Summer-like conditions this past September and now October will contribute to higher rodent activity in the fall season, according to pest management experts who see a lot of action during warmer weather when rodents produce healthier litters than in colder months.
“The more food available and litters born, the more rodents will be seen,” says Alice Sinia, Quality Assurance Manager, Regulatory/Lab Services for Orkin Canada.
Orkin Canada branches in southern Ontario already reported a 20 to 25 per cent increase in rodent calls this past summer. The heightened activity is said to stem from a combination of higher temperatures and the construction season, as sites provide more temporary shelter, food and water.
“Construction also drives rodents out of their natural habitat into the open and to neighbouring homes and buildings,” says Sinia. “Consequently, people see them more. There is also plenty of food available during summer, which can support vibrant rodent populations overlapping in some areas.”
This activity is expected to prolong itself into fall, also because the unseasonably warm weather after August may allow more rodents to survive, reach maturity and reproduce. Parts of Ontario have already seen heat warnings in September, and Environment Canada is predicting a warmer-than-normal October in specific areas.
Once cooler autumn temperatures kick in, more rodents may be scurrying into facilities for shelter.
“Unlike other animals that retain body heat, mice aren’t accustomed to cold weather and will die very quickly,” says Peter Power, president of Power Pest Control. “They have to find ways of getting into buildings to stay warm.”
Rodent Entry Points
Key entry points depend on the facility, but Power suggests facility managers pay attention to sealing pipes that enter a building and checking for any structural issues, such as a crack in the foundation or a gap large enough for a rodent to stick its head through.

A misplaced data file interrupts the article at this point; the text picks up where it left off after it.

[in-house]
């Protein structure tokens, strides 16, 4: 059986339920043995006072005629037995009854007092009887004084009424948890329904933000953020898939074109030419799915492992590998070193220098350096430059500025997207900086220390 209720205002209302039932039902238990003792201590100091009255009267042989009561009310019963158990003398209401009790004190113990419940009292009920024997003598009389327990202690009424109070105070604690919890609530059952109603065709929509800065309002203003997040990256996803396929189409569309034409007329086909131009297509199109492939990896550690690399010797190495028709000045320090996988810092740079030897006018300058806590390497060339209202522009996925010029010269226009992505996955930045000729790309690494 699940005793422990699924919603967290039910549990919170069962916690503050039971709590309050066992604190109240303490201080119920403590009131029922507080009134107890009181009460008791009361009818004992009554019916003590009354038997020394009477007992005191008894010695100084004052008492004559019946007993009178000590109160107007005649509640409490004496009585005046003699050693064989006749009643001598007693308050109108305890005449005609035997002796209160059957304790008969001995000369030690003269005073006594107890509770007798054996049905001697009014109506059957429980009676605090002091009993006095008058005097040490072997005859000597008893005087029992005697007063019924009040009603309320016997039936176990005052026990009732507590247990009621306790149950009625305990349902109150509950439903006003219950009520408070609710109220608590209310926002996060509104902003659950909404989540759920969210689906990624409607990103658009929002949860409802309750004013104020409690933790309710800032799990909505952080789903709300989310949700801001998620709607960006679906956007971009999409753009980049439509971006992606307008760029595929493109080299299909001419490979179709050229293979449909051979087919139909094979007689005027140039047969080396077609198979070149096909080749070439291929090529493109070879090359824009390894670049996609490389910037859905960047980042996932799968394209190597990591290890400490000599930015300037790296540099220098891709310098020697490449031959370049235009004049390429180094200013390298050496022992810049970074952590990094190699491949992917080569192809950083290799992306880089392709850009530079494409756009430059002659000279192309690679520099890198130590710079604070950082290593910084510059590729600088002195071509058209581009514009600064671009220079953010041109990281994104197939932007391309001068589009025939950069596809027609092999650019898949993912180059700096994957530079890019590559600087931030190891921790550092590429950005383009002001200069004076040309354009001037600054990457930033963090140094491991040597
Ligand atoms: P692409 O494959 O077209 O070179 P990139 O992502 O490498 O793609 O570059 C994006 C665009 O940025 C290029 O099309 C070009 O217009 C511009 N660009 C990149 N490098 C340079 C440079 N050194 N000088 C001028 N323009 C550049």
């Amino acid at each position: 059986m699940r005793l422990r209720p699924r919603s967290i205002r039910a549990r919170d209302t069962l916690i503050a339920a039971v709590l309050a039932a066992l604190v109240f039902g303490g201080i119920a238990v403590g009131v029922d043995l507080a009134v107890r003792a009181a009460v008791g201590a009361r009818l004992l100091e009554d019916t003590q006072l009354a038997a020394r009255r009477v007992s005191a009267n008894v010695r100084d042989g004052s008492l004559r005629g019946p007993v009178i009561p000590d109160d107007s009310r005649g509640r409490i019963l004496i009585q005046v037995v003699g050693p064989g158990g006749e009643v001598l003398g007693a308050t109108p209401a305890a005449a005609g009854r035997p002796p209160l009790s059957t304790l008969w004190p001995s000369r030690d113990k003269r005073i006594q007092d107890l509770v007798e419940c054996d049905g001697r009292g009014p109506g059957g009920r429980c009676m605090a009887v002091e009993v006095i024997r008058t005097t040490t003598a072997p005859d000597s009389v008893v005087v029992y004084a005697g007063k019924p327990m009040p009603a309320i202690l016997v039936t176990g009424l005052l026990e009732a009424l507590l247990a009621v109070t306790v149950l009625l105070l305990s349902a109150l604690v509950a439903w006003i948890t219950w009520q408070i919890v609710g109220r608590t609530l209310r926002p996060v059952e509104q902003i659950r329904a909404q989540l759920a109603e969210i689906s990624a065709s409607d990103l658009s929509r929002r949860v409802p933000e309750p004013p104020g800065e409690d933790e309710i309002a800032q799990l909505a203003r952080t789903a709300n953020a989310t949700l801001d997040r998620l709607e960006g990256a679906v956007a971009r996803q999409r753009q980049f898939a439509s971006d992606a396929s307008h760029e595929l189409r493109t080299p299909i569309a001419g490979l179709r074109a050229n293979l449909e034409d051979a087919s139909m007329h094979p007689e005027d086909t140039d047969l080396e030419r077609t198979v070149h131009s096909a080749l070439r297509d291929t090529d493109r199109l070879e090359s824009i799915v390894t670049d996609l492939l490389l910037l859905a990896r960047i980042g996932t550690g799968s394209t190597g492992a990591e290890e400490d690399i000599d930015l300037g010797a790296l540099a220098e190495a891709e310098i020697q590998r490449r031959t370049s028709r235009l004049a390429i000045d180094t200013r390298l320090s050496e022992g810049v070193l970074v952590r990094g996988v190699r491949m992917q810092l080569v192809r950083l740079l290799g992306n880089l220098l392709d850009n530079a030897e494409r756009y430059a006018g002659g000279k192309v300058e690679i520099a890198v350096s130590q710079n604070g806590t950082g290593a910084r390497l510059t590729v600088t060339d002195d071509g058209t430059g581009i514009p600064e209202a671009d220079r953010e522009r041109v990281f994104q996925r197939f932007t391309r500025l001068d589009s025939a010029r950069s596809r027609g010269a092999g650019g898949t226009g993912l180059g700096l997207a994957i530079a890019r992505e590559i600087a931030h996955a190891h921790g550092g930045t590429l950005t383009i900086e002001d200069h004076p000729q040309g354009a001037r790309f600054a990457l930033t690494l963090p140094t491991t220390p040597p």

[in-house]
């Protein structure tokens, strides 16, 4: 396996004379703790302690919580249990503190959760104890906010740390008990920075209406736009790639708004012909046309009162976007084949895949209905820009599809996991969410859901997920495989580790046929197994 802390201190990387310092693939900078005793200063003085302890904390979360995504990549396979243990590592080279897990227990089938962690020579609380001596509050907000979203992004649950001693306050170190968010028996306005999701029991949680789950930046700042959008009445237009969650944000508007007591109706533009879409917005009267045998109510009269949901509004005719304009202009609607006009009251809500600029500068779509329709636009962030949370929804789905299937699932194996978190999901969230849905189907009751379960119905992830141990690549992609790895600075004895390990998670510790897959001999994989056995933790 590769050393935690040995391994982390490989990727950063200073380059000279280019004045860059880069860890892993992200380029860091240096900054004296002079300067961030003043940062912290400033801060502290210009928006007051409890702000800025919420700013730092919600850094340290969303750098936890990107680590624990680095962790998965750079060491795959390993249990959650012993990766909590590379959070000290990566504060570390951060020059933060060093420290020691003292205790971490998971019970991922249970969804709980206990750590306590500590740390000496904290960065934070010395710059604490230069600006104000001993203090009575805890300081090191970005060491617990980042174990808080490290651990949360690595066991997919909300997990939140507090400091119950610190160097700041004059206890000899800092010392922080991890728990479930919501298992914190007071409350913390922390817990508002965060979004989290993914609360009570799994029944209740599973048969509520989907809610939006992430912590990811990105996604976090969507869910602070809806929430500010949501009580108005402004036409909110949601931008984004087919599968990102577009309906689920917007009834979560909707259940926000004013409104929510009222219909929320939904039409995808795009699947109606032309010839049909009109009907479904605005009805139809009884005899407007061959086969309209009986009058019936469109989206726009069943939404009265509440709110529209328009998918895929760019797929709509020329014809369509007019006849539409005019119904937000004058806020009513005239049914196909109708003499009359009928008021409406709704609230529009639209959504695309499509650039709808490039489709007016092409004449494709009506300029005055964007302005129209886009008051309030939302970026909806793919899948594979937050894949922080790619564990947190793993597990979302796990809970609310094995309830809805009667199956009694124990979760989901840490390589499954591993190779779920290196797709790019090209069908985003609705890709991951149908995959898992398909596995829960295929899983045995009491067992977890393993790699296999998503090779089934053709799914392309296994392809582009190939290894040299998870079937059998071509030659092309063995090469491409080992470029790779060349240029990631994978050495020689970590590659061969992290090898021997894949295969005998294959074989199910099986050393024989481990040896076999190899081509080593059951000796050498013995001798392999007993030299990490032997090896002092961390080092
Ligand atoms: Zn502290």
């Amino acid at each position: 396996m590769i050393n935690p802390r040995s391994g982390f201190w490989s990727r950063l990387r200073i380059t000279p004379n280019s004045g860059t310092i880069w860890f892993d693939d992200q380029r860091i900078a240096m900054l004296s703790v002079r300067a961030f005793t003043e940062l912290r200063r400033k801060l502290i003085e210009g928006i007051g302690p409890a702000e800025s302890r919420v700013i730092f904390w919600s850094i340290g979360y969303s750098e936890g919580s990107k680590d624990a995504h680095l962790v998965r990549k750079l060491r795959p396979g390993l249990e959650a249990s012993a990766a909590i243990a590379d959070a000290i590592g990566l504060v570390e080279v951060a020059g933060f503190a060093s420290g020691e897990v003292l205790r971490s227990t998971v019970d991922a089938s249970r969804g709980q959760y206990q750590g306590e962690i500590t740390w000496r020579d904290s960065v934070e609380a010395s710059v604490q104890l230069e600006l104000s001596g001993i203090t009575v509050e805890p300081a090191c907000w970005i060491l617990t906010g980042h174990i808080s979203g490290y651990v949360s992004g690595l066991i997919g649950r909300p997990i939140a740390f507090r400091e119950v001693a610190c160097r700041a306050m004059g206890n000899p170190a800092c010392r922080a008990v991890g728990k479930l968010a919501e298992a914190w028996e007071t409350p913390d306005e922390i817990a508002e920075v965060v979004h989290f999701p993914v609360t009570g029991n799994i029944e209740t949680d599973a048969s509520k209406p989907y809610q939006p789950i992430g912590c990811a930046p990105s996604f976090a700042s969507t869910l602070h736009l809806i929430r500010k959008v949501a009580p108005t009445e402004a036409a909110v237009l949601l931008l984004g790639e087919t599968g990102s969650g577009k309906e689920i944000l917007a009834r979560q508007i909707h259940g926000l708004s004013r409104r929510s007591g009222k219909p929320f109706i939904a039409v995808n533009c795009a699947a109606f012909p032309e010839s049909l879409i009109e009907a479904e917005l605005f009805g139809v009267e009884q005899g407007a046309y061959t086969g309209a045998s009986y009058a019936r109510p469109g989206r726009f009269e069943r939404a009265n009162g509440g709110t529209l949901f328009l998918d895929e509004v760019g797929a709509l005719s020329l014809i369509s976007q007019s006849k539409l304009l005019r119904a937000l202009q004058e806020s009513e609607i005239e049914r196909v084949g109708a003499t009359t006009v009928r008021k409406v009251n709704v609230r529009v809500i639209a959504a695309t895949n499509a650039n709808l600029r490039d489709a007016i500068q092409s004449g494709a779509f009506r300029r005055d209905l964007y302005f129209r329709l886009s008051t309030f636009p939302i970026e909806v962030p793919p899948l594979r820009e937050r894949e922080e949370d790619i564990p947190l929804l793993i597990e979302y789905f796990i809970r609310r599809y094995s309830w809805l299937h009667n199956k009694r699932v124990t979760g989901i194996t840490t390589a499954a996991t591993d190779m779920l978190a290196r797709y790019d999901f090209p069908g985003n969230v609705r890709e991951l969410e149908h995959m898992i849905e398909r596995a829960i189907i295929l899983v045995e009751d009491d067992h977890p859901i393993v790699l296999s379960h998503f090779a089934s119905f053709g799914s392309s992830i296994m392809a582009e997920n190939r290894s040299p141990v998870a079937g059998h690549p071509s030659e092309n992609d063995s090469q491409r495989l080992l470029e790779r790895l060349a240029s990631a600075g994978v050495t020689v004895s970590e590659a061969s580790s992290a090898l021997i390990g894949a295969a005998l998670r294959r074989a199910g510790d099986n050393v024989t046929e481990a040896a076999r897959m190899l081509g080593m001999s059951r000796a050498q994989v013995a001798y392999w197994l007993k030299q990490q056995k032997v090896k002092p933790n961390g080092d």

Maintenance staff should perform general and thorough inspections of the structure and facility to identify all potential entry points, adds Sinia. Any opening more than one-quarter inch (six to seven millimetres) is big enough for mice and half an inch is big enough for rats. Besides cracks, crevices and pipes, she suggests checking openings in walls voids, holes around utility lines, unscreened vents, ventilator grills, poorly sealed or unsealed exterior doors (door seals) and sidewalk gratings.
Loading dock doors are also popular entry points, says Power, who has noticed oversights when working in commercial facilities. He recommends making sure the overhead dock door and bristles and brush are tight when closed, and ensuring mechanical traps on both sides of the dock door are checked regularly and are clean and in good working order.
“In addition to mechanical traps on the interior, businesses can use exterior bait stations so that mice and other vermin can feed on the poison to help reduce populations around the facility,” says Powers. “Commercial establishments should always have a proactive not reactive pest control plan for integrated pest management, and a technician should be able to understand what they can and cannot do because of certain protocols.”
Get out of the Rat Race
Since rodents are attracted to food, a lesser known source of nourishment is bird seed, says Powers, which is often scattered around bird feeders at homes and even long-term care facilities.
Monitoring and inspecting for rodent activity on a regular basis is crucial, adds Sinia. When it comes to rodent proofing and sanitation, here are some more tips from Orkin:
- Seal all identified holes with appropriate rodent proof-material; for example, use less than one-quarter wire mesh or galvanized wire cloth. Plug holes and screen unused or defective drains.
- Eliminate potential habourage sites by practicing good landscape management. Get rid of dense shrubs, weeds and vegetative coverings around the building, which provides protection and breeding sites for rodents. If possible, maintain at least a 21-inch vegetation-free strip around the building using gravel. This will prevent attraction to the building and burrowing in the foundation.
- For proper garbage management, clean food spills and crumbs promptly and regularly, especially in schools. Eat food only in designated areas to help prevent food littering.
- Use proper garbage receptacles and empty them promptly and regularly to help prevent rodent activity.
- In schools, eliminate clutter in classrooms and storage areas, such as the janitor’s room, cafeteria and dry food storage areas.